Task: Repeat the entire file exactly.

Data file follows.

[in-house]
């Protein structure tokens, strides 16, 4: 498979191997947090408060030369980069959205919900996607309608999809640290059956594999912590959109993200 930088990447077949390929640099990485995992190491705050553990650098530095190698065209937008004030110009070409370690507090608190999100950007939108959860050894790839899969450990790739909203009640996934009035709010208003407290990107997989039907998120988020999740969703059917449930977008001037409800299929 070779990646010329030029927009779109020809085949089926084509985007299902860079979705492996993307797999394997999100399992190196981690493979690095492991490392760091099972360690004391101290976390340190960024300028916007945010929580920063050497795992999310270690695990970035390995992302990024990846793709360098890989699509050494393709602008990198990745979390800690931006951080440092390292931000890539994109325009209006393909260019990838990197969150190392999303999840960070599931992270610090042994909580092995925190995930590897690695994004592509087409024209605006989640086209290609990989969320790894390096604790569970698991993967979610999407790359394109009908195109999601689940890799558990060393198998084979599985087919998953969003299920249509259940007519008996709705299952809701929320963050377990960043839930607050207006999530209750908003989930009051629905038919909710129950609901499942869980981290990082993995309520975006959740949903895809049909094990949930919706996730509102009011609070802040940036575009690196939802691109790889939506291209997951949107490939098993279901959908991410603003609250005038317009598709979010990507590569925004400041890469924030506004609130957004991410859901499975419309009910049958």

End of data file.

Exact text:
[in-house]
């Protein structure tokens, strides 16, 4: 498979191997947090408060030369980069959205919900996607309608999809640290059956594999912590959109993200 930088990447077949390929640099990485995992190491705050553990650098530095190698065209937008004030110009070409370690507090608190999100950007939108959860050894790839899969450990790739909203009640996934009035709010208003407290990107997989039907998120988020999740969703059917449930977008001037409800299929 070779990646010329030029927009779109020809085949089926084509985007299902860079979705492996993307797999394997999100399992190196981690493979690095492991490392760091099972360690004391101290976390340190960024300028916007945010929580920063050497795992999310270690695990970035390995992302990024990846793709360098890989699509050494393709602008990198990745979390800690931006951080440092390292931000890539994109325009209006393909260019990838990197969150190392999303999840960070599931992270610090042994909580092995925190995930590897690695994004592509087409024209605006989640086209290609990989969320790894390096604790569970698991993967979610999407790359394109009908195109999601689940890799558990060393198998084979599985087919998953969003299920249509259940007519008996709705299952809701929320963050377990960043839930607050207006999530209750908003989930009051629905038919909710129950609901499942869980981290990082993995309520975006959740949903895809049909094990949930919706996730509102009011609070802040940036575009690196939802691109790889939506291209997951949107490939098993279901959908991410603003609250005038317009598709979010990507590569925004400041890469924030506004609130957004991410859901499975419309009910049958």